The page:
Disaster often causes people to believe that death is near. As Martin Heidegger proclaims in Being and Time (1962), death elicits anxiety. Borrowing Heidegger’s thought, Idaman Alwi and others (2017), say this type of anxiety can massively and spontaneously trigger acts of solidarity during a disaster.
As history continues to roll forward, solidarity seems to have always emerged during a time of disaster. When the tsunami ravaged Aceh at the end of 2004, the people took action. Thousands of volunteers went to Aceh to bury the dead, distribute aid, and console children who had lost their families. They did not wait for the government, which is often thwarted by its own bureaucracy, to act.
A number of volunteers are making face masks at the office of the Regional Disaster Mitigation Agency in Temanggung, Central Java, April 14. ANTARA/Anis Efizudin
In a region frequented by natural disasters, such as Indonesia, solidarity will never disappear, no matter how serious the disaster is. The novel coronavirus, which, as of May 12, had infected almost 15,000 individuals and claimed the lives of over 1,000 in this country, is no exception.
The coronavirus pandemic has brought many stories of solidarity to the surface. In Bandung, a nine-year-old boy named Mochamad Hafidh, donated his savings of Rp435,000 for medical workers’ protective gear. In Semarang, 72-year-old Setyabudi Susanto and his wife, 69-year-old Sumiati Sastro Kaelan, donated Rp500,000 in cash as well as 100 masks to Central Java Governor Ganjar Pranowo.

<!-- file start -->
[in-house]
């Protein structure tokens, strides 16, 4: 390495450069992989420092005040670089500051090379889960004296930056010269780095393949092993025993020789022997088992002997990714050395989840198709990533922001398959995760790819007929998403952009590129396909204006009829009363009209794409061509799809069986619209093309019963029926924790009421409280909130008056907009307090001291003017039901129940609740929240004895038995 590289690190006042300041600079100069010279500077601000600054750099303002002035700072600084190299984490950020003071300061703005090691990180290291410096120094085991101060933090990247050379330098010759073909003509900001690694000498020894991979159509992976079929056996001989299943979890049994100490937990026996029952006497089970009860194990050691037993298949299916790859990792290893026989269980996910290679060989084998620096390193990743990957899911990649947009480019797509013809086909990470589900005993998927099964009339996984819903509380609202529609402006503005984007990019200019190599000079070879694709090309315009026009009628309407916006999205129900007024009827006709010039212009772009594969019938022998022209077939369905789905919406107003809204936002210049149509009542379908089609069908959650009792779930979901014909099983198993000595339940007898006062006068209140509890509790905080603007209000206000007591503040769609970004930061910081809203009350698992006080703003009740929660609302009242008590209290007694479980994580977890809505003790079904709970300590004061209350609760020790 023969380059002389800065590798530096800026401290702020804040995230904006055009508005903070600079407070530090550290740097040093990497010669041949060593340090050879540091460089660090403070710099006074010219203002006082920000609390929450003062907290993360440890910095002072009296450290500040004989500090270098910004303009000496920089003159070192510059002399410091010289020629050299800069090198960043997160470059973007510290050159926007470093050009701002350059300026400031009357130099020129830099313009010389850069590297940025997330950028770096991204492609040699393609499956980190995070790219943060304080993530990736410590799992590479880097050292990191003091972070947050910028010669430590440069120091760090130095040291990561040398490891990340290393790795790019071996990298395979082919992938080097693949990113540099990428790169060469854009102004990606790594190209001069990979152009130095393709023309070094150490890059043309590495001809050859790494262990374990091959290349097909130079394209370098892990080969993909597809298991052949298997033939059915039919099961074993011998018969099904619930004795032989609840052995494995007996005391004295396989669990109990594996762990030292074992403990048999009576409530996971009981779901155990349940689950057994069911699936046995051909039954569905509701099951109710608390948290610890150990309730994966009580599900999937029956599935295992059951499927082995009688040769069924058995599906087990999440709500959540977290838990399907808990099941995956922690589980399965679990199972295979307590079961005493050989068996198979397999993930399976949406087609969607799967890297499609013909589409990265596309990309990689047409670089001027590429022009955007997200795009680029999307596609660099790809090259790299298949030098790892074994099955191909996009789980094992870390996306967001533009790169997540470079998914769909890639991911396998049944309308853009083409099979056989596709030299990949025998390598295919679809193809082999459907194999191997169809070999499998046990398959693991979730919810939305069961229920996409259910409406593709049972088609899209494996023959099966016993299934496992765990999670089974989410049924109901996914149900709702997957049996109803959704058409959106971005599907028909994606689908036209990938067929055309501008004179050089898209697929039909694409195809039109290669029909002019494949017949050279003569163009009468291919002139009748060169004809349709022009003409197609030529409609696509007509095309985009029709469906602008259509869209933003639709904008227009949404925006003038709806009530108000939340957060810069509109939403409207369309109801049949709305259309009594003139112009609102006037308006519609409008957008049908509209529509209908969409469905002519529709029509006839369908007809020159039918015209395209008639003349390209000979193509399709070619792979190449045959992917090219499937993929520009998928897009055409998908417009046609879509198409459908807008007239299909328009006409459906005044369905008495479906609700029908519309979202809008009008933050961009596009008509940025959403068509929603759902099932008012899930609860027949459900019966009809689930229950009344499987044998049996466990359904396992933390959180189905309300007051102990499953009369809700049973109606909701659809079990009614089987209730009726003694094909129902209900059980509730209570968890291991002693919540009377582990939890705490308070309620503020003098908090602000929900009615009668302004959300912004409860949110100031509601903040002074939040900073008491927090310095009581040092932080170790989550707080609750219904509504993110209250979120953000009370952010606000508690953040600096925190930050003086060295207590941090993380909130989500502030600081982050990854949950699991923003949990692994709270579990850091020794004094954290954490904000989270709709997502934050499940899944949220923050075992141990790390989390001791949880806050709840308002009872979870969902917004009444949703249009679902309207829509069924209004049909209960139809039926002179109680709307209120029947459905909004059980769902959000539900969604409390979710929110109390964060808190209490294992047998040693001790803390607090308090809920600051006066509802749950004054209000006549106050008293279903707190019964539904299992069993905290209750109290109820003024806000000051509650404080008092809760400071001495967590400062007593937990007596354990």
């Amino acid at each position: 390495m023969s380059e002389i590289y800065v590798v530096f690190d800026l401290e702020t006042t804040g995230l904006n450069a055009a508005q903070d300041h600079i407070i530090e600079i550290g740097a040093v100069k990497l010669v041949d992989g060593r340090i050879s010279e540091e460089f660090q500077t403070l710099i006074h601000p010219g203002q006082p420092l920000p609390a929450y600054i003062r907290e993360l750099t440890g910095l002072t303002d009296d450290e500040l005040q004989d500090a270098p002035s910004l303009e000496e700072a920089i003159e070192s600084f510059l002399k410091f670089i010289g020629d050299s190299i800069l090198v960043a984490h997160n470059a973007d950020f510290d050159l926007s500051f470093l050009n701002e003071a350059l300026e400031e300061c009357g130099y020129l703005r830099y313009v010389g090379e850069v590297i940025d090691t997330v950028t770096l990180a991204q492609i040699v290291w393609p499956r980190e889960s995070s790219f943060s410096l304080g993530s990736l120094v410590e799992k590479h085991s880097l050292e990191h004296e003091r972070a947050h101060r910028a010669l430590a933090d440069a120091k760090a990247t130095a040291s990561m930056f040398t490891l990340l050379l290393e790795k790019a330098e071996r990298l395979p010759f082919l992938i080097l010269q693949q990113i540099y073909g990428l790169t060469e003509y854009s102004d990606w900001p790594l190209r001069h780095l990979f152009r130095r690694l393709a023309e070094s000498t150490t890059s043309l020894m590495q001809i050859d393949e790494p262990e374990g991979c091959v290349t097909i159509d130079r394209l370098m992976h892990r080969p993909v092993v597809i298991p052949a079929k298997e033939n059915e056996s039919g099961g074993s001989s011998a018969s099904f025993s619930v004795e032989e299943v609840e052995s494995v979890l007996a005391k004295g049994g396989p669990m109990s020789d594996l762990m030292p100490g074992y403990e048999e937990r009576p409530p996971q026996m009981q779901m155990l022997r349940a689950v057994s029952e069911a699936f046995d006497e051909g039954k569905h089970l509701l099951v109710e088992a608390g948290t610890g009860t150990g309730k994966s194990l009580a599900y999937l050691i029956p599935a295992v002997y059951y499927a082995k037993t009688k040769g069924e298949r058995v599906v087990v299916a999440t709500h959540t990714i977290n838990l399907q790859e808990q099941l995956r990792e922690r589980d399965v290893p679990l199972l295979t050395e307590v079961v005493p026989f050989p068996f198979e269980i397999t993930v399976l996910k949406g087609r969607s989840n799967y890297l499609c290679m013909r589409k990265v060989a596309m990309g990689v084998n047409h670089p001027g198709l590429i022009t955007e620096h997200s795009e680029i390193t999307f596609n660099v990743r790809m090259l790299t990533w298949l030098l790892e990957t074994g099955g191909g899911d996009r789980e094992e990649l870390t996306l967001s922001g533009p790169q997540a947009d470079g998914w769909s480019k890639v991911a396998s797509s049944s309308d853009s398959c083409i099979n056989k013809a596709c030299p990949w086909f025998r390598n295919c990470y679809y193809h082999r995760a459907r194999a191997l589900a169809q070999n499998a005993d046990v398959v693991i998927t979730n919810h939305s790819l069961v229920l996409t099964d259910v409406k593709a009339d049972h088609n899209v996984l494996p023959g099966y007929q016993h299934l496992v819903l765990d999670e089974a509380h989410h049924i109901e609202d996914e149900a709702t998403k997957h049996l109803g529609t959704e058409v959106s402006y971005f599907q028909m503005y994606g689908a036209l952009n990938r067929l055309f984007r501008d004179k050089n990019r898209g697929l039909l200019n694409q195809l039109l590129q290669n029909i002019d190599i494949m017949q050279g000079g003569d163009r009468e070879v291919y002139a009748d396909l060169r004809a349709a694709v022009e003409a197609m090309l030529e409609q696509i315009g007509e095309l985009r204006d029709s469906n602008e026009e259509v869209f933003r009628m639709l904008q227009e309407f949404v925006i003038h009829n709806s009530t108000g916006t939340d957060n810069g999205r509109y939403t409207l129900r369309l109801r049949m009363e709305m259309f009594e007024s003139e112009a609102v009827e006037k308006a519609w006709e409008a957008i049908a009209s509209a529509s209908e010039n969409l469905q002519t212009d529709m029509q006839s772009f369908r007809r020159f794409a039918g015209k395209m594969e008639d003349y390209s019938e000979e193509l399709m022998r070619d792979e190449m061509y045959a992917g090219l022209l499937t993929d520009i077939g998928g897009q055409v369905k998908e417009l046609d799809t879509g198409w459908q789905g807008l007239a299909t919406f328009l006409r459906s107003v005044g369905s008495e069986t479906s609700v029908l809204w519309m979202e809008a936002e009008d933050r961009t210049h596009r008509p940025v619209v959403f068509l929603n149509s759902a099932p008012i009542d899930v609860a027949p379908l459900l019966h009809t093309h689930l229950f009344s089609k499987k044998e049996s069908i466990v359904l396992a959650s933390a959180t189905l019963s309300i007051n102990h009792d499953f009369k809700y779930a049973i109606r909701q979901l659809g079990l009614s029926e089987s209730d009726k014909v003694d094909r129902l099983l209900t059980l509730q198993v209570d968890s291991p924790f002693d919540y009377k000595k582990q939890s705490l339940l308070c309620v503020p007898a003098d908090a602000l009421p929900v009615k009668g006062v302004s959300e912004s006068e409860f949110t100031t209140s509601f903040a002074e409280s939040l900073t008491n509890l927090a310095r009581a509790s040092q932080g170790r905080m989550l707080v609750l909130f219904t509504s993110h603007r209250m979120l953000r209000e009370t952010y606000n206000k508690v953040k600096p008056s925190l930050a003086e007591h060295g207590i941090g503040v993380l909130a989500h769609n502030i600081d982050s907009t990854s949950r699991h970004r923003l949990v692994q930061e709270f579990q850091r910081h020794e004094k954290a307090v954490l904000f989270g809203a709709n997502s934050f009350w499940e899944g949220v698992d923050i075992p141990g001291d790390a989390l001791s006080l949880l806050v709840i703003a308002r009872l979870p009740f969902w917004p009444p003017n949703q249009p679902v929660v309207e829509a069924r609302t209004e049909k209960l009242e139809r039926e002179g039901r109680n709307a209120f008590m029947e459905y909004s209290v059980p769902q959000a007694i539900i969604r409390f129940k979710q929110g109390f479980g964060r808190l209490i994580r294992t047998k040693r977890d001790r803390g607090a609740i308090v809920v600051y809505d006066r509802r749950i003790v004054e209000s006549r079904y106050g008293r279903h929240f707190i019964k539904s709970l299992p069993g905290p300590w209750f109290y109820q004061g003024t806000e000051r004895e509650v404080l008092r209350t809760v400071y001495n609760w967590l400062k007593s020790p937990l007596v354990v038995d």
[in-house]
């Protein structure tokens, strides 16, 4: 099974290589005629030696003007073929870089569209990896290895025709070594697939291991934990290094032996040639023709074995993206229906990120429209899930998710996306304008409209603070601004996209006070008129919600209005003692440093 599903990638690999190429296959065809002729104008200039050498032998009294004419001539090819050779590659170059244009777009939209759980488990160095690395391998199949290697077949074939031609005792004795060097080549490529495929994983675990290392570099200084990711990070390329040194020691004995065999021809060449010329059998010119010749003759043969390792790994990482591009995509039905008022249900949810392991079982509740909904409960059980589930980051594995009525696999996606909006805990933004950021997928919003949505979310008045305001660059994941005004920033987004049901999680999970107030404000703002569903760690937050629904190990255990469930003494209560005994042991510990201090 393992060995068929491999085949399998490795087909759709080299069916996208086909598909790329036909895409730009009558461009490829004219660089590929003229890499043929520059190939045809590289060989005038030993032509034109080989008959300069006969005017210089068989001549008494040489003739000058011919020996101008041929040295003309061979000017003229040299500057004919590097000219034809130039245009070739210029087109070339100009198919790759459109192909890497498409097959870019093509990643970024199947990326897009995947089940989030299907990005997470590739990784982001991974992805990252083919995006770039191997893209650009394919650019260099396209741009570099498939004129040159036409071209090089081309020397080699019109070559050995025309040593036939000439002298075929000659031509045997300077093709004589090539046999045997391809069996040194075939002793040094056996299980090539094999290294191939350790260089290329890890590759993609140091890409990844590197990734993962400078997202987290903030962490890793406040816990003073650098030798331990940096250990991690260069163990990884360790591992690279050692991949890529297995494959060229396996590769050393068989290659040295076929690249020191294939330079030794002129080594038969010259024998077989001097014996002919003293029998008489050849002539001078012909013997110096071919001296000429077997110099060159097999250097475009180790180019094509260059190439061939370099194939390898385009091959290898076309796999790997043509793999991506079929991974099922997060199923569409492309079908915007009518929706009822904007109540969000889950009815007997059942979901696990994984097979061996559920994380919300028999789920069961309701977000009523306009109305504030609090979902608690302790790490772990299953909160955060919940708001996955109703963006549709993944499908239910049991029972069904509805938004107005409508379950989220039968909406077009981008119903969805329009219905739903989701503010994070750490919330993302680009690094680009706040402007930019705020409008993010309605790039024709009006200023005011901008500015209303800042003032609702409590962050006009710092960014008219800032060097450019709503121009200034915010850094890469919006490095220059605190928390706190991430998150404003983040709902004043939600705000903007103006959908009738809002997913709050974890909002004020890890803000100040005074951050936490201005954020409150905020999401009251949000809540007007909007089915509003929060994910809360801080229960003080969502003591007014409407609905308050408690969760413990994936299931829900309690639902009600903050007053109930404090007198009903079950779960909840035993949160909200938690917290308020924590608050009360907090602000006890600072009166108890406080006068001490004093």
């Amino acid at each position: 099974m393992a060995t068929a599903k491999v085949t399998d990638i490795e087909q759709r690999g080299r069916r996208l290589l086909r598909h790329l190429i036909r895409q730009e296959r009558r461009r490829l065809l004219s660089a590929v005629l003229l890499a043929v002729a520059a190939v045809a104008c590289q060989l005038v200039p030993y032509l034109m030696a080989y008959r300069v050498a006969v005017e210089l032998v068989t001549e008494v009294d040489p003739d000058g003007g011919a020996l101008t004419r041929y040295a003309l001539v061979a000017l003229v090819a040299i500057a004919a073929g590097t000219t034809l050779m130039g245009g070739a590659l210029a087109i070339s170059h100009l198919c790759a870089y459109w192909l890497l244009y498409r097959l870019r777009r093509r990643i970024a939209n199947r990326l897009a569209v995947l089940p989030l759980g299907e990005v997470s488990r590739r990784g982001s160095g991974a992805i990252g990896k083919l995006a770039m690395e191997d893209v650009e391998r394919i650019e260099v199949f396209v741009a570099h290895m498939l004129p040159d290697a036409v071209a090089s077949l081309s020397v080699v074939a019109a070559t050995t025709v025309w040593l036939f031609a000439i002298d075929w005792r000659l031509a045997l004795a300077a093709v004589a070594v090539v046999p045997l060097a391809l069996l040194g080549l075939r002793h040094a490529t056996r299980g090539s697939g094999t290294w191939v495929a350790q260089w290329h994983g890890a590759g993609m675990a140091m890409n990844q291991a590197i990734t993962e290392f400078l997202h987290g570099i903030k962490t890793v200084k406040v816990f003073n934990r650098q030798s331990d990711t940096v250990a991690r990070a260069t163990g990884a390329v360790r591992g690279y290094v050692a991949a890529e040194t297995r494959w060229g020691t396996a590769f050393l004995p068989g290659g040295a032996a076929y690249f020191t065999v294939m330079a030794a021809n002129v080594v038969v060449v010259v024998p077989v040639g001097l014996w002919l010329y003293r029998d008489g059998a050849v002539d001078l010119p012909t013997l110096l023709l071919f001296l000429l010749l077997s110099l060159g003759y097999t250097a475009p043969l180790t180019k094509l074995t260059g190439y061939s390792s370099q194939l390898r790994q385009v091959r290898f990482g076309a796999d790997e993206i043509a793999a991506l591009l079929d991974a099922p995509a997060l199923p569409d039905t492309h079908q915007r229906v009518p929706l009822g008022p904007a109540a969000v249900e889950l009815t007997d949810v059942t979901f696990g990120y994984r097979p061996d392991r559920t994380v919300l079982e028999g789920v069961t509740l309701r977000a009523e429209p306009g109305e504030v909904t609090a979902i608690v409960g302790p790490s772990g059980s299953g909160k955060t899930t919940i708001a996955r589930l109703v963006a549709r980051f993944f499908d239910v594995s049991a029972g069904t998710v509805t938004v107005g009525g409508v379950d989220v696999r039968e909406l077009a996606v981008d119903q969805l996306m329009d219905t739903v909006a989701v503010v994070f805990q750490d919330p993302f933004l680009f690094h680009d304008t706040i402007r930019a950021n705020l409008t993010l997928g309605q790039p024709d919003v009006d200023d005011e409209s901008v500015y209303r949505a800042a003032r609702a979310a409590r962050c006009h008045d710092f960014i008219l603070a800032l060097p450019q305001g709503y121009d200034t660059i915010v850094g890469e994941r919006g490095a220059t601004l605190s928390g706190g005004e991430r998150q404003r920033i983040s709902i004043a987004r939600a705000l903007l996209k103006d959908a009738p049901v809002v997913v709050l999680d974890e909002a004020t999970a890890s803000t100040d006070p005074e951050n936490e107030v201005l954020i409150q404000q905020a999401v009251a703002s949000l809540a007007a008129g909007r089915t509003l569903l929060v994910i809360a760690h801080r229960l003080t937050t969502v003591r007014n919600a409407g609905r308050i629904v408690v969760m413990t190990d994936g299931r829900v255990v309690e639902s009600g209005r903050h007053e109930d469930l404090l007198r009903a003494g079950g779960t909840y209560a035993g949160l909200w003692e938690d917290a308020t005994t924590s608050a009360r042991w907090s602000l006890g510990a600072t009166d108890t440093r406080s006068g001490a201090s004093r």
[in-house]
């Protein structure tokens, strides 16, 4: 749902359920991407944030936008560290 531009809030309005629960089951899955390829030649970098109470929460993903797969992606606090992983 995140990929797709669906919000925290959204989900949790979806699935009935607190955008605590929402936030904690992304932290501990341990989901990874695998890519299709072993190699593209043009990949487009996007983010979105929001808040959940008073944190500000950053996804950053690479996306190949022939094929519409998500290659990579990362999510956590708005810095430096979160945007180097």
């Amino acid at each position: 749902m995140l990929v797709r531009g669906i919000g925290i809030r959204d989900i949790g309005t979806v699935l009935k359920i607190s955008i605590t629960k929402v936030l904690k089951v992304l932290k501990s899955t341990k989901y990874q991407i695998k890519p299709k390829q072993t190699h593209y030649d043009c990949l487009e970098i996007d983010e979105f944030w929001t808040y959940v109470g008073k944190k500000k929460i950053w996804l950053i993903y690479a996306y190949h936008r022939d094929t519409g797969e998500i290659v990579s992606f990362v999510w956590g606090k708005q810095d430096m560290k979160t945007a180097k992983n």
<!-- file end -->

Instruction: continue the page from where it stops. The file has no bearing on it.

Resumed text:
For this issue, Tempo has chosen solidarity as the theme of our cover story. We have chosen movements that were truly initiated by members of the public to benefit those impacted by the pandemic. For example, we are reporting on Solidaritas Pangan’s (food solidarity) soup kitchens in Yogyakarta. Since the end of March, this movement has not stopped collecting food ingredients, preparing spices, cooking and distributing ready food to scavengers, rickshaw drivers, and those living in the city’s red district.
From an initial one soup kitchen, there are now over 10 others helping those impacted by the pandemic. The movement extends beyond Yogyakarta, spreading to numerous regions in Central Java. Besides Solidaritas Pangan, the Indonesian Disabled Movement for Equality has initiated funding for the members of the disabled community, who are vulnerable to the impacts of the coronavirus pandemic.